The given reason for the non-delivery of product noted the laudable south-south collaboration between a Columbian CD manufacturer and the Trinidadian album producer, however, this major shortcoming is unforgivable, suffice to say that a number of people commented on that fact. It is a mere technicality that the album is currently available digitally online. This experience must be contrasted with the concert the night before by Raf Robertson, “Majesty Live” where his new CD release Majesty was presented in a live setting. The juxtaposition of the two CD launch concerts laid bare the production value deficiencies between these two artistes. Raf’s CD was available; expectations of CD purchase by Esdelle’s audience, some who were also at Raf’s show, were dashed.
The concert was ostensibly to showcase the songs on the new album, and as such Moyenne played all the tunes as well as a couple of tunes from their regular repertoire. I use the word “played” specifically since the audience was subjected to simply listening to three of the eight tracks being played in its entirety by the house system instead of the assembled musicians on stage. The interplay of live performance and the sight of static musicians onstage in a darkened theatre while tracks played made for a disconcerting experience.
What we did hear was interesting, however. Imbizo Moyenne represents a calling together to create and is a follow-up album to Moyenne’s first CD, New Hope released in 2000. It contains original compositions by Moyenne in the main. This album’s music is suffused with the rhythms of the French Antilles and Spanish Caribbean and the recording holds promise as an audio treat. The performance on the three tracks played showed a confidence in the improvisation of Esdelle and superb pannist, Glenford Sobers, Jr. The live performance reinforced that observation.
Chantal Esdelle, a Berklee College of Music graduate, holds an important place among jazz musicians here, as she is one of, if not the only female band leader who is a renowned pianist in this island. She is part of a lineage that would probably include Winifred Atwell and tangentially Hazel Scott. Unlike those two artistes, Esdelle has been able to mine the musical influences of Trinidad and in a deeper sense Africa and the African diaspora in the new world for her compositions. Further, unlike Atwell and Scott, Esdelle has a body of original compositions on these two CDs that now places her ahead of a number of jazz luminaries in the islands who still balk at releasing original music thus diluting the well of local copyrights to be exploited by the world.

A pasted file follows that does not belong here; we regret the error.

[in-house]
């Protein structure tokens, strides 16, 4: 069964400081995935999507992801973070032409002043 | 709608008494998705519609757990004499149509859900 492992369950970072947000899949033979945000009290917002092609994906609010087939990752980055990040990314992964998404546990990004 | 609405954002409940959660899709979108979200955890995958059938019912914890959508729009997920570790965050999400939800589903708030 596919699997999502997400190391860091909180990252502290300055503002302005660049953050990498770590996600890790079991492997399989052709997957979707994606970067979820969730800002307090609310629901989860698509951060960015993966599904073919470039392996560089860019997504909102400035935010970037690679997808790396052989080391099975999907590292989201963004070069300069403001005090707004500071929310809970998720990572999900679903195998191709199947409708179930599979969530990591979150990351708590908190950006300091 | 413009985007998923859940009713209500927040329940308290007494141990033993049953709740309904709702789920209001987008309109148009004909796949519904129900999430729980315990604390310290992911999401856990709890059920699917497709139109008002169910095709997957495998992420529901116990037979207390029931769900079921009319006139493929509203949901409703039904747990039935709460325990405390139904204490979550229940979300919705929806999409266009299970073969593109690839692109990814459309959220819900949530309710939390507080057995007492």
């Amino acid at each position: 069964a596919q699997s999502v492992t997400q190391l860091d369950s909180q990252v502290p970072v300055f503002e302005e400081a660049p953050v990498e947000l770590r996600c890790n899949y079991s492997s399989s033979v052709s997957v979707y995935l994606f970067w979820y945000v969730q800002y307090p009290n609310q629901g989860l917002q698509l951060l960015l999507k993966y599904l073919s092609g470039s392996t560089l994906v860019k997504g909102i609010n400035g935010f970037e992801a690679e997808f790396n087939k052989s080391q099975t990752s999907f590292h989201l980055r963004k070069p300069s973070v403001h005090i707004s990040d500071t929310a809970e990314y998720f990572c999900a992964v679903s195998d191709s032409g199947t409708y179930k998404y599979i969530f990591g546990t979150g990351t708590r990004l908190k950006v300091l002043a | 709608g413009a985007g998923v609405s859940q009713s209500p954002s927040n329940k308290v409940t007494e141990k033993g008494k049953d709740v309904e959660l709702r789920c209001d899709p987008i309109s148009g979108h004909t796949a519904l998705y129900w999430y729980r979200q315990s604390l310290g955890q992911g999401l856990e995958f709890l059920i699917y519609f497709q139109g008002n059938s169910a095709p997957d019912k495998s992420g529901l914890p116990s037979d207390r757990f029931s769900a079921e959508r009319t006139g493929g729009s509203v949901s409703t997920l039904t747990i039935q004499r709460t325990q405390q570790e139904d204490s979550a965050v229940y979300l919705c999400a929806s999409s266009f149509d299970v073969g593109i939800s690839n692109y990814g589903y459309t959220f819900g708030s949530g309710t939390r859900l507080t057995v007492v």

This album was recorded live in 2010 at a concert at CLR James Auditorium in Valsayn. It was part of the Sound Connection Project of Esdelle’s Ethnic Jazz Club Co. Ltd that engaged some of the top audio engineers from the famed EGREM record label in Cuba via MUSICUBA, the leading recognized Cuban Artistic Representation Agency for artists, technicians and performers. The engineering team that led, recorded, and mastered the recording included Adolfo Martinez “Fito” Rodriguez, Luis González Durán and Reinier López González. We are told that “Fito” is the resident engineer for the Cuban group Buena Fé and has also done work with Quincy Jones’ projects.
It must be noted that Sound Connection Project that yielded this CD was underwritten in part by both the Ministry of Arts and Multiculturalism and Trinidad and Tobago Entertainment Company (TT Ent), the Trade ministry’s hobbyhorse of derision. TT Ent’s mandate then and now is to facilitate the development of a globally competitive entertainment industry. This project in its delivery appears to make a mockery of that mandate by its outcome Saturday night.
A suggested chauvinistic obligation to purchase local products must be replaced with a realisation that only quality in both the artistic and commercial sense matters. In this day and age as we strive in T&T to make the music industry an economic growth pole component, the pressures upon artistes to become more efficient in the delivery of product and to ably enhance the expectations of an audience must be positively utilized. This reviewer awaits the final launch of the CD for purchase. (Setlist)
26 May 2013
© 2013, Nigel A. Campbell. All Rights Reserved.